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Anita Hill: 'It was worth it'

The law professor is the subject of a new documentary on the 1991 Senate Judiciary Committee hearings in which she accused Supreme Court nominee Clarence Thomas of sexual harassment.

January 12, 2013|By Irene Lacher, Special to the Los Angeles Times
  • Anita Hill looks back on the 1991 Senate Judiciary Committee hearings and her allegations against Supreme Court nominee Clarence Thomas in the new doc “Anita.”
Anita Hill looks back on the 1991 Senate Judiciary Committee hearings and… (Carolyn Cole / Los Angeles…)

In the documentary "Anita," which premieres at the Sundance Film Festival in four sold-out screenings beginning Saturday, Academy Award-winning filmmaker Freida Mock focuses her lens on law professor Anita Hill (who hadn't yet seen the film at press time). More than 20 years after Hill accused then-Supreme Court nominee Clarence Thomas of sexual harassment in turbulent Senate Judiciary Committee hearings, Hill is an author, professor of social policy, law and women's studies at Brandeis University's Heller School of Social Policy and Management and a frequent speaker on sexual discrimination and civil rights.

Was it worth it — "it" being the hard times you went through because of the hearings and the aftermath? Looking at it from 2013, was it worth what you went through to be where you are today?

In 1991, when I was called to testify — I was actually subpoenaed — I set myself a goal to truthfully talk about the experience I had with Clarence Thomas because I thought, and I still think, that it reflected on his ability to be an impartial judge in any case involving the law, but certainly any case involving civil rights, inequality issues. Having done that, yes, it was worth it. I have no regrets.

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How did the documentary come about?

I had been approached by two or three filmmakers about doing a documentary, and for two or three years I simply said no, and Freida Mock had come back a couple of times. I wanted to work to make sure that if the story was told that at least I had some positive input. So after talking with Freida, I just felt that she was the right person to tell the story. She persuaded me in this very calm, clear way that I and the story would be in good hands. And that's all she promised me.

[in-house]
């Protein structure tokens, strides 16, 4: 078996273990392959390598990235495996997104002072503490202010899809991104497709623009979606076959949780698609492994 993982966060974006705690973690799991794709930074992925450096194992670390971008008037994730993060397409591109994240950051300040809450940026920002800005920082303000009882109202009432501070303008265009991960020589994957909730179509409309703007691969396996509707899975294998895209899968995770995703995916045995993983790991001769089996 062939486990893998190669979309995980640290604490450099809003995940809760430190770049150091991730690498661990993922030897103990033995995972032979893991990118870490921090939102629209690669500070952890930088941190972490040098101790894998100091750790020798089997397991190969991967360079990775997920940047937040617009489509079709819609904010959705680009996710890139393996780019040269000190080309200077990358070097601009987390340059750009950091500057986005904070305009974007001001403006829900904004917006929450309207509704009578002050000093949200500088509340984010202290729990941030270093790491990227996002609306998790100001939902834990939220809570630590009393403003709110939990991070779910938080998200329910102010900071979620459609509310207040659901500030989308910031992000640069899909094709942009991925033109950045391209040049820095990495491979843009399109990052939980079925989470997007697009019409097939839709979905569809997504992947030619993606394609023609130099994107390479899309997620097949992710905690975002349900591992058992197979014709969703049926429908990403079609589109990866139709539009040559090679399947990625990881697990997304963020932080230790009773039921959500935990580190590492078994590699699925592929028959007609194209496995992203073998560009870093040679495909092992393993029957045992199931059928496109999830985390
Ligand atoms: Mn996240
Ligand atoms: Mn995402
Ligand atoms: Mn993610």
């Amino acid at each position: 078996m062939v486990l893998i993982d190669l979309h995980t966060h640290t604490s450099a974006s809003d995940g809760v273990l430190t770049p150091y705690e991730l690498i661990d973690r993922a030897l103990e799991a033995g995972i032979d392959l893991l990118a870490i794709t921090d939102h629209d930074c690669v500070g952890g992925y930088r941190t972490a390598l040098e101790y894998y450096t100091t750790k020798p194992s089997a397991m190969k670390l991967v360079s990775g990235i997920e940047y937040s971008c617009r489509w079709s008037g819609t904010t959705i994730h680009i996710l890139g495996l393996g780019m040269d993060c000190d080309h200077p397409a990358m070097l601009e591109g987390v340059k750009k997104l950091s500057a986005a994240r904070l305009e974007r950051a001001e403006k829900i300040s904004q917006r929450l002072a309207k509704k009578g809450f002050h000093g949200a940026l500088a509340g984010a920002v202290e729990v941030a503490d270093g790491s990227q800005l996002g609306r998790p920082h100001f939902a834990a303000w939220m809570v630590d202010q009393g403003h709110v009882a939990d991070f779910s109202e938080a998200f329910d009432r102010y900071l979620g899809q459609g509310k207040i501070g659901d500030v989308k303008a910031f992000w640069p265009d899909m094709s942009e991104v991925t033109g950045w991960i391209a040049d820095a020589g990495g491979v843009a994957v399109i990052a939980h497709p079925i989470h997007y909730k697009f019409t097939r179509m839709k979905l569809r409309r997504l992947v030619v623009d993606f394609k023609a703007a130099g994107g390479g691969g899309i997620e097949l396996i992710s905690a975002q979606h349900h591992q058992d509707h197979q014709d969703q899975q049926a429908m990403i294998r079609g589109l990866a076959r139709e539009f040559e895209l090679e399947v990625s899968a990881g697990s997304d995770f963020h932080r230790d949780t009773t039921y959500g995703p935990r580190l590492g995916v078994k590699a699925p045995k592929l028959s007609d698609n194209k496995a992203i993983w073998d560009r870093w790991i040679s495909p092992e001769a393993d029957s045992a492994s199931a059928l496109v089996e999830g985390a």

The documentary follows you to the present and shows you at speaking engagements before rapt audiences. Would it be fair to say that you've become a civil rights leader, despite having gone into the field with the goal of being a civil rights lawyer/bureaucrat?

I think one has to separate what happened in terms of the testimony. My purpose in testifying was really about the fitness of the individual who was being considered for the Supreme Court. It was not to shed awareness or shine a light on the problems of sexual harassment.

And yet that happened nonetheless.

Absolutely, it happened nonetheless. The consequences that have occurred since, I'm certainly happy about. I am thrilled that, for example, after the hearing that the number of complaints of sexual harassment increased astronomically. In fact, I realized that immediately following the testimony, the conventional wisdom was that no one [else] was going to come forward. And what happened was that women, after hearing the testimony, really started to recognize that they did have rights. And so that's when the rules in the workplace started changing, that's when the climate in some workplaces started changing and that's when women started coming forward.

In one speaking engagement, you said, "We have been building on an understanding of what equality means ... and we have a much better sense of what it takes to get there in 2012 than we did in 1991." What do you think we've learned?

I think we've learned that it takes more than just having laws on the books. You really have to have the will to enforce them. And they have to be enforced not just by people bringing complaints but they have to be enforced by employers who are willing to actually stake zero tolerance for discrimination, whether it's in the form of harassment or any other form. You also have to have teeth in the laws, so that if a person does come forward with a complaint, it can't simply be a slap on the hand for a violation. I also think that the public attitude about discrimination needs to change.

In that speech, you also said, "Despite all the inequalities that exist in the world, I still believe with all my heart that we're on the verge of something monumental and profound, and I still want to be part of that change." What did you mean?

I think we're continuing to grow as a society and the level of public awareness is increasing. If you had asked the population in 1991 if sexual harassment was illegal, I think you might have had maybe 10% or 20% of the public saying, yes, there are rules against this behavior. I think if you asked today you'd have 70% of the population, at a minimum, saying yes, this is illegal behavior and it needs to stop. That's a profound gain for equality. Laws can do so much, but what really has to happen is for there to be a cultural shift, and that's what I think is happening, that we're on the verge of that cultural shift.

Were you surprised to see the so-called war against women emerge in the recent election?

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